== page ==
Risk Management

Advance Directives and Surrogate Decision Makers

Anne M. Menke, RN, PhD, OMIC Risk Manager

Digest, Fall 2010

A policyholder called for advice about a mentally handicapped patient who resided in a state-run home. As the patient had never had decision-making capacity, power of attorney (POA) for medical decisions had been granted to a relative. The relative was now 90 years old, lived in another state, and was no longer able to travel. Meanwhile, the patient had developed visually significant cataracts that, given his disability, were having a profound impact on his ability to take care of himself and participate in activities of daily living.

 A state representative accompanied the patient and said the state is applying for guardianship. What is involved? Do I have to wait until this process is complete?

 This patient has been determined by a judge to be incompetent to make medical decisions. While it is likely that a judge will approve the state’s application to assume POA duties, the state does not currently have the authority to make medical decisions on the patient’s behalf. However, this patient would benefit from prompt surgery, so waiting is not advisable either. Arrange a conference call with the patient, the relative with the authority to make medical decisions, the state’s representative, and someone from the ambulatory surgery center where the procedure will be performed. If the relative and state’s representative agree that the surgery is appropriate, and the ASC is comfortable with the consent process, obtain the signature of the relative and proof of POA status, document the conference call, and proceed with surgery.

Q  I’m on call and have a patient who is unconscious but needs repair of a ruptured open globe. May I proceed without consent?

A  Possibly. Quickly check to see if the patient has an advance directive in his or her belongings or in the medical record. Advance directives address the kinds of decisions a patient would like someone to make if he or she is unable to participate in a consent discussion. If there is no available advance directive or person with POA, and you feel the patient requires emergent treatment, ask the ER physician and/or OR nurse to determine the facility’s process for emergency exceptions to informed consent. Some hospitals require a second physician to agree that the care needs to be provided without delay. Both you and the second physician should document the need for emergent treatment and attempts to reach the patient’s family. Direct a hospital staff member to continue attempts to contact a family member or friend, as consent for additional non-emergent treatment will need to be obtained from a surrogate.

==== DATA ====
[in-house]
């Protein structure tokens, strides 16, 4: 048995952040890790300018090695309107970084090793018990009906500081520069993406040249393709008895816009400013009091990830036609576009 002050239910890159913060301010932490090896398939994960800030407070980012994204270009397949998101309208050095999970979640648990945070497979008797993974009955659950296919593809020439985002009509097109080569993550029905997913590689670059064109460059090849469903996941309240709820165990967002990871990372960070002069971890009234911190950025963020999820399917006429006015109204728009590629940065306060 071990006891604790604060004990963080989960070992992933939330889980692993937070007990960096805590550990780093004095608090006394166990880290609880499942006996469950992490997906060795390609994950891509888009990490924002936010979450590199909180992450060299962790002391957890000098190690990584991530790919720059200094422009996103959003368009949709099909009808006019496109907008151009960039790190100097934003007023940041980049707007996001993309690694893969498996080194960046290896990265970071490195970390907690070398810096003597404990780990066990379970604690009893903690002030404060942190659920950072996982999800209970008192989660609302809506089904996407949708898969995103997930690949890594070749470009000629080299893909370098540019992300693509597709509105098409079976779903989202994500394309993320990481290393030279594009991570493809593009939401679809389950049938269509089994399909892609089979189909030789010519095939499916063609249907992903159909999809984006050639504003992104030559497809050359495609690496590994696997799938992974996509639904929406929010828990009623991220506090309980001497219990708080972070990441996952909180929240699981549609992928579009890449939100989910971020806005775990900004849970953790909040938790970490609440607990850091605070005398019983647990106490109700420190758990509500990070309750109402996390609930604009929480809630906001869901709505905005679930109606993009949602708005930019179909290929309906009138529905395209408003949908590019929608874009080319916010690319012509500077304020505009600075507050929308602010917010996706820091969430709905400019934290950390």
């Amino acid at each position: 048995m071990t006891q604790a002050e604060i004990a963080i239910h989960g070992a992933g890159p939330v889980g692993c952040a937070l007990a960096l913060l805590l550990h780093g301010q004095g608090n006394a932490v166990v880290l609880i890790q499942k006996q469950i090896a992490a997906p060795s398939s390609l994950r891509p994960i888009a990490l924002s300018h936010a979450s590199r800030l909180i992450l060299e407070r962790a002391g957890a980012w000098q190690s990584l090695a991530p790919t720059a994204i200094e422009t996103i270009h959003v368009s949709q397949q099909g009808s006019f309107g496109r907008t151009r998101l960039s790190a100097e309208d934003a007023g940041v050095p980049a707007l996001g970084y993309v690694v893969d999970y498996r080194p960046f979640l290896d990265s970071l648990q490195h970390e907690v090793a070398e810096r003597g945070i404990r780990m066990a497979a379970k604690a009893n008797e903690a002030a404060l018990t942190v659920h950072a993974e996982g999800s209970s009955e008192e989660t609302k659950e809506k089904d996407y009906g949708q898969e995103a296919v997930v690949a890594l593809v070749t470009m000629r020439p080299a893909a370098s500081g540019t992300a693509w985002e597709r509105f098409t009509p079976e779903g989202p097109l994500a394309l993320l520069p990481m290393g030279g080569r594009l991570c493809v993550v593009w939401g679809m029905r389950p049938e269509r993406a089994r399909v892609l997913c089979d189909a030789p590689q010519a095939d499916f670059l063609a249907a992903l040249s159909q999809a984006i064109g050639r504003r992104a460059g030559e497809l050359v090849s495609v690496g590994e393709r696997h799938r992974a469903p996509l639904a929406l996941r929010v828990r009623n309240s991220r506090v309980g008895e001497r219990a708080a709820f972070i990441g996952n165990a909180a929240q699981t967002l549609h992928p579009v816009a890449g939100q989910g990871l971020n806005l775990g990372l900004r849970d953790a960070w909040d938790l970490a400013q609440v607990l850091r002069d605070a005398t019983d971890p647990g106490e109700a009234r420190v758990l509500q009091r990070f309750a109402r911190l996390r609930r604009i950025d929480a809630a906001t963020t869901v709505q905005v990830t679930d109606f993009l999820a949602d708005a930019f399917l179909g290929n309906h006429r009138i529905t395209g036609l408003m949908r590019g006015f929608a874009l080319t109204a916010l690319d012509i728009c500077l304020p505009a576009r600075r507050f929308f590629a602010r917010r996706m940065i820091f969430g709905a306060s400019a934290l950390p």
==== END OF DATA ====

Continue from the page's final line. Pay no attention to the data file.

Q  How should I proceed if there is time to try to find a surrogate decision maker?

A  The ideal surrogate is one who understands the patient’s health care values and goals and will respect them during the decision-making process. Each state has a system for determining who may act as the surrogate decision maker and ranks them in decreasing order of authority. The top two are usually the individual who has been granted POA in an advance directive or a legal guardian with POA for medical decisions. Next come spouses, adult children, parents, and adult siblings. Adult children and siblings who do not have POA are able to act as surrogates only if they are in agreement. Many hospitals ask members of an Ethics Committee for guidance when these family members have different opinions on whether to proceed with treatment.

Q  Our ASC suspends “do not resuscitate” and advance directives during surgery. My patient is quite upset and insists that her wishes be honored. How should we proceed?

A  Your patient brings up a difficult issue that most ASCs and ORs have not addressed, even though all ask patients if they have advance directives. While you could simply try to find an ASC that will honor the patient’s wishes, it would be worthwhile to discuss this problem with the facility’s leadership team. The American Society of Anesthesiologists (ASA) has stated that “automatic suspension of DNR orders… may not address a patient’s right to self-determination in a responsible and ethical manner.”1 Instead, the ASA suggests asking an anesthesiologist to review possible options with the patient. First, the patient may choose full resuscitation, thereby suspending DNR orders and other directives during anesthesia and the immediate postoperative period. Second, the patient could choose a limited attempt at resuscitation defined with regard to specific procedures. The anesthesiologist and surgeon would inform the patient of procedures that are essential to the success of the planned anesthesia and procedure. The patient consents to these but refuses any procedures that are not essential. Finally, the patient may opt for a limited resuscitation defined with regard to the patient’s goals and values. The patient and family, after a discussion with anesthesia, agree to allow the anesthesiologist to use professional judgment. Full resuscitation procedures will be used to manage adverse clinical events that are quickly and easily reversible. The patient will not be treated for conditions that are likely to result in permanent neurological impairment or unwanted dependence on life-sustaining technology.

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